Fuse Pop Music Review: Kangaroos on the Wing — Part 2

The Australian Pink Floyd Show is a tribute band, but not just any tribute band. TAPFS is considered the best tribute band in the world today, a title they have defended since 1988.

By Alex Smallridge.

TAPFS -- An amazing multimedia light show. Photo: Alex Smallridge.

TAPFS “ran like hell” into Boston last week. To those who don’t know the letters, here are the words: The Australian Pink Floyd Show ran like hell into Boston last week.

You might be saying to yourself, “Why should I know TAPFS? They’re just some tribute band.”

Yes, TAPFS is a tribute band, but not just any tribute band. TAPFS is considered the best tribute band in the world today, a title they have defended since 1988 and a title they secured at Boston’s Wang Theater on last Wednesday.

Yet, it’s not just that TAPFS is the best. You attend a TAPFS show to hear who they represent, Pink Floyd, the premier, psychedelic rock band in history, whose multifaceted and complex music is loved the world over. The audience displayed this universal appeal: all the demographics were present: from grandfathers with beards down to their bellies and tears in their eyes to young children dancing on their seats waving the sign of the horns.

TAPFS ... music with universal appeal. Photo: Alex Smallridge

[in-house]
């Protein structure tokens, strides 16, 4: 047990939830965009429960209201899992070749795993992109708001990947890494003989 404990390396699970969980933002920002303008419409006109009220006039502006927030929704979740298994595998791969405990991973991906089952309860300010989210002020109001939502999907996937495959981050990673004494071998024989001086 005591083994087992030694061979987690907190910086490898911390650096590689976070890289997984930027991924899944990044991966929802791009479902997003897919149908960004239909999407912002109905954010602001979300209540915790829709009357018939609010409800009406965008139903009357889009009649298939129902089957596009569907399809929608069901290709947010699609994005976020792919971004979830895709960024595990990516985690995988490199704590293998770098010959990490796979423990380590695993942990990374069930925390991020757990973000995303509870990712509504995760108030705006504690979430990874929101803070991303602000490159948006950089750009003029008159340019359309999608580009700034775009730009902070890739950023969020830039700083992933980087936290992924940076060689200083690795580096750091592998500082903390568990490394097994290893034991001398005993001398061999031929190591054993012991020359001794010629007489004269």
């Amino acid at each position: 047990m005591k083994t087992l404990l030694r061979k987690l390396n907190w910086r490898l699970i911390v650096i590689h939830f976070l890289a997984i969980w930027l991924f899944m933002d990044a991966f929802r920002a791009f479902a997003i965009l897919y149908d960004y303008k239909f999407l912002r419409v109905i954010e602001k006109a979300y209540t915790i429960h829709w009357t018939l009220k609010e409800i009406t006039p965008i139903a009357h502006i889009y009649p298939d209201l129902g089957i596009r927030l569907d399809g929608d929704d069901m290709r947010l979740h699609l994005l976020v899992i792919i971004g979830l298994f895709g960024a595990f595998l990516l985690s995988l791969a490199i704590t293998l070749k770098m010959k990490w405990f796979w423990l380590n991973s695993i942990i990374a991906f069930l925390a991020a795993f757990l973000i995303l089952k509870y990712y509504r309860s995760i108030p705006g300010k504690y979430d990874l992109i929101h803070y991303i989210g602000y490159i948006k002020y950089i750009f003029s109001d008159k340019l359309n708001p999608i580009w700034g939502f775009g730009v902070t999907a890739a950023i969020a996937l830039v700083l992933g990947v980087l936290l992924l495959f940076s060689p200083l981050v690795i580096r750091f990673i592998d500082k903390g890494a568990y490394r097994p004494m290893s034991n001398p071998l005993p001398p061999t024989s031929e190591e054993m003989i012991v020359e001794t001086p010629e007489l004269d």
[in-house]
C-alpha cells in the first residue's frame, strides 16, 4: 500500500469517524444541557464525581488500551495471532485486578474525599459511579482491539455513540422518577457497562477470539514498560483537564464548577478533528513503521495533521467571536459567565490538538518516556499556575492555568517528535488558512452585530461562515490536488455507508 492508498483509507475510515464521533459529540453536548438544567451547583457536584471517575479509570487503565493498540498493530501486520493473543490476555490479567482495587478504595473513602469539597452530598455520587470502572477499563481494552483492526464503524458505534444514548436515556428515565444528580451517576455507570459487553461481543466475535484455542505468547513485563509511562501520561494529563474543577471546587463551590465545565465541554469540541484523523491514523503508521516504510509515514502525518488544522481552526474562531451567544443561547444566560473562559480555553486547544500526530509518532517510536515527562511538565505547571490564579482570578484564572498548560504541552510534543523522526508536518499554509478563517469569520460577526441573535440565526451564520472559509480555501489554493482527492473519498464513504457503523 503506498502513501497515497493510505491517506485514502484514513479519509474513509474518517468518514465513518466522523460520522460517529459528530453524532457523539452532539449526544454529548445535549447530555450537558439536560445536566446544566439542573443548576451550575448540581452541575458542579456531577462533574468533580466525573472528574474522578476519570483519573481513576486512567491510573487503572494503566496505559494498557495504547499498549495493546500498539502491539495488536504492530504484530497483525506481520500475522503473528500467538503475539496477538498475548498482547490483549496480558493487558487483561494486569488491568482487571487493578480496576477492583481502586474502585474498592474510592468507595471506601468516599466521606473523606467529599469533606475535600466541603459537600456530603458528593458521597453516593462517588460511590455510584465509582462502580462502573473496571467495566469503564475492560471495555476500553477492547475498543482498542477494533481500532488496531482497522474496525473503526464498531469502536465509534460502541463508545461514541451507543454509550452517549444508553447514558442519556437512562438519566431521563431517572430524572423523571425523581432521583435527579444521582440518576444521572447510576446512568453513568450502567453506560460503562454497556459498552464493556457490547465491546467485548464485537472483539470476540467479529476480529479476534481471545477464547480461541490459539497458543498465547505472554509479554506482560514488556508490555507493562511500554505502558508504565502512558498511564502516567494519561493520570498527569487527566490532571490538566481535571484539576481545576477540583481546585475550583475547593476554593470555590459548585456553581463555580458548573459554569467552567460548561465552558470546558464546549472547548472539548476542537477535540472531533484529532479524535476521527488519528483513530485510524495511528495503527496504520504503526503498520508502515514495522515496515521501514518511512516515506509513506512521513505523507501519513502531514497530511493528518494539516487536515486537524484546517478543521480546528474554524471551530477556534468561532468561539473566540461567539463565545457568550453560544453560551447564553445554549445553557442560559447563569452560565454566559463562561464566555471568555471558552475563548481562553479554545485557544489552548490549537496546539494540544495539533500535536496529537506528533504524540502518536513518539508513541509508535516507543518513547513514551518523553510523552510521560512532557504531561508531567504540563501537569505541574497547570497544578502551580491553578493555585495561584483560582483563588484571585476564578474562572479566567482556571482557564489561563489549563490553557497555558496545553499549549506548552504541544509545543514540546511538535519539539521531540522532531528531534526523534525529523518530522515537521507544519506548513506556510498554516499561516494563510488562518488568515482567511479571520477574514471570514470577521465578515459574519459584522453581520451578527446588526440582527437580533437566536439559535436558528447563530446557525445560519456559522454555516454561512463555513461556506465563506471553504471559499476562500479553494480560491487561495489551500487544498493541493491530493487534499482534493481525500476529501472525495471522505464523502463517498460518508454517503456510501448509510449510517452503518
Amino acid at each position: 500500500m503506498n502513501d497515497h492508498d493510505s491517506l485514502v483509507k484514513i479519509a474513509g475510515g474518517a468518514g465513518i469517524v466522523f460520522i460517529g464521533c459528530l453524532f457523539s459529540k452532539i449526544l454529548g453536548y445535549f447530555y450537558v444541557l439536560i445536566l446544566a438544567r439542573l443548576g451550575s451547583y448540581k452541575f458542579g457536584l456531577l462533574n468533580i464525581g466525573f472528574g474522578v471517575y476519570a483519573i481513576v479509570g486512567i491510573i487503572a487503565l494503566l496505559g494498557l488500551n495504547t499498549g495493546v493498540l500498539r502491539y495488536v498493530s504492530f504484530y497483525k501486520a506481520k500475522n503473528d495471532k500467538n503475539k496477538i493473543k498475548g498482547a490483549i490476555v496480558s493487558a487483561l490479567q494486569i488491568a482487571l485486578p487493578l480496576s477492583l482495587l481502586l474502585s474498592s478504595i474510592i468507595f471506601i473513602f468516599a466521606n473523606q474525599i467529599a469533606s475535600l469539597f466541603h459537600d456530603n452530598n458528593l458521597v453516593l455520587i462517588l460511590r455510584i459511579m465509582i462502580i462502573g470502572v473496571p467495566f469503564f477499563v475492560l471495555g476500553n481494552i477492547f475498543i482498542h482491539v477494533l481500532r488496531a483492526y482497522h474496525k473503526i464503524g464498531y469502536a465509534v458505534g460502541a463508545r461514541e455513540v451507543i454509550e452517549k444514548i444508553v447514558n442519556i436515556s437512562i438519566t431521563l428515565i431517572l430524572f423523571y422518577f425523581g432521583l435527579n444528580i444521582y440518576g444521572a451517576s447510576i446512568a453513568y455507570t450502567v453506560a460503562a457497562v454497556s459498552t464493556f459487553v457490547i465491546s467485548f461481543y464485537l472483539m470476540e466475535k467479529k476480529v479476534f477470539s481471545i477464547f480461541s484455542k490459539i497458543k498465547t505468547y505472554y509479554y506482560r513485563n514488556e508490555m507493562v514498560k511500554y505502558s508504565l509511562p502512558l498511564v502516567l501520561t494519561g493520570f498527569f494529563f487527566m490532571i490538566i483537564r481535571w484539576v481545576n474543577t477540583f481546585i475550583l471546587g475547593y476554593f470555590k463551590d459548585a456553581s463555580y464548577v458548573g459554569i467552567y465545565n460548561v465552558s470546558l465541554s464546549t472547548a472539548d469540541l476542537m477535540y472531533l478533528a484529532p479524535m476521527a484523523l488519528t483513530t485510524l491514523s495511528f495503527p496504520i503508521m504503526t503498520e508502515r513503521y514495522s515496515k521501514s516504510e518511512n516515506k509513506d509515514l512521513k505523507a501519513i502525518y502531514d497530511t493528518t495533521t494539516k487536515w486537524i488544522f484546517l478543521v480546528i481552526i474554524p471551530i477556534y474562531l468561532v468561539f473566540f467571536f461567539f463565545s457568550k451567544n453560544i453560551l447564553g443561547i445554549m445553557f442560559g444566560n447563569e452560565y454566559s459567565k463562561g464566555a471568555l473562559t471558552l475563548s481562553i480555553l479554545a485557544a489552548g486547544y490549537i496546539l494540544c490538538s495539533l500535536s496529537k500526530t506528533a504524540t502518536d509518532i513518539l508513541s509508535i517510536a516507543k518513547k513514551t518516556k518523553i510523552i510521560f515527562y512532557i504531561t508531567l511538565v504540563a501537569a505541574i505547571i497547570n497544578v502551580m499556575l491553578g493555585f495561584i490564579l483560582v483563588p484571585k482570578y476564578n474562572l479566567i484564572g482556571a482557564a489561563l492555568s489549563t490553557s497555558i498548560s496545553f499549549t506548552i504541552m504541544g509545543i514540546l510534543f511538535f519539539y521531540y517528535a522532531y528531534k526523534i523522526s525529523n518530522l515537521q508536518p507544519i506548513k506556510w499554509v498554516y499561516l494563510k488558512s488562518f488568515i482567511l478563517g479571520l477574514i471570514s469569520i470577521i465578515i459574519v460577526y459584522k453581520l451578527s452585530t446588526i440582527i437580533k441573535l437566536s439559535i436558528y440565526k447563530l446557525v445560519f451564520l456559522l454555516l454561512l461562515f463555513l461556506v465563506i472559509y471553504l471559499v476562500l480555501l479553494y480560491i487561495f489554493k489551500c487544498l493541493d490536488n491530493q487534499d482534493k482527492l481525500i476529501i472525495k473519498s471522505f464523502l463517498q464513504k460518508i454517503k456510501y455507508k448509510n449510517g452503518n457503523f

This enthusiasm shows why TAPFS is called “the best”; they bring Pink Floyd’s music to the audience pure and unadulterated.

As keyboard player and founder Jason Sawford said in my recent Fuse interview, TAPFS approaches their work as a classical orchestra approaches a piece from Mozart; they work hard to reproduce the exact sounds of Pink Floyd, being as faithful to the original as humanly possible.

And they pull it off, turning the recreation of the sounds of Pink Floyd into an art, reproducing exactly what the well-trained audience’s ear was expecting.

TAPFS at work ... Photo: Alex Smallridge

This ability to reproduce an original suggests an interesting question. The music of Pink Floyd and many other rock bands have become contemporary classics. This is music that many know and love and that has seeped deep into the DNA of our culture. Still, tribute bands like TAPFS aren’t given nearly the credit of a classical orchestra, which plays the canon of orchestral music. I would hope to see this change. I dream of one day going to see an orchestra that will play Pink Floyd, Led Zeppelin, and the Jackson 5.

However, it is not just their faith to the music that earns TAPFS the title “best tribute band,” it is also their creative multimedia performance. TAPFS’s show uses hundreds of lights along with lasers, video, inflatable characters, 3D images, and a disco ball. All of these constantly flash and spin, while the professor from The Wall and TAPFS’s own giant, pink kangaroo dance around the stage.

At the end, the audience at the Wang clapped so loud one could barely hear the encore above the roar of the crowd. TAPFS produced an incredible show, reproducing the intoxicating sounds of Pink Floyd in a live setting—keeping rock classic alive.

1 Comment

  1. Bill Dana on November 10, 2011 at 12:02 pm

    I was at that show you are talking about. This is the 5th time I’ve seen them in Boston and this show was definitely was the best. The only thing I have fault with is the 3D part of the show. Maybe it was where I was sitting, which was in the 3rd row in the balcony, but it wasn’t what I thought it would be like.

    But the performance was amazing and I was glad that that the 5 original members of the band had come. I can’t wait till they come back to BOSTON next year.

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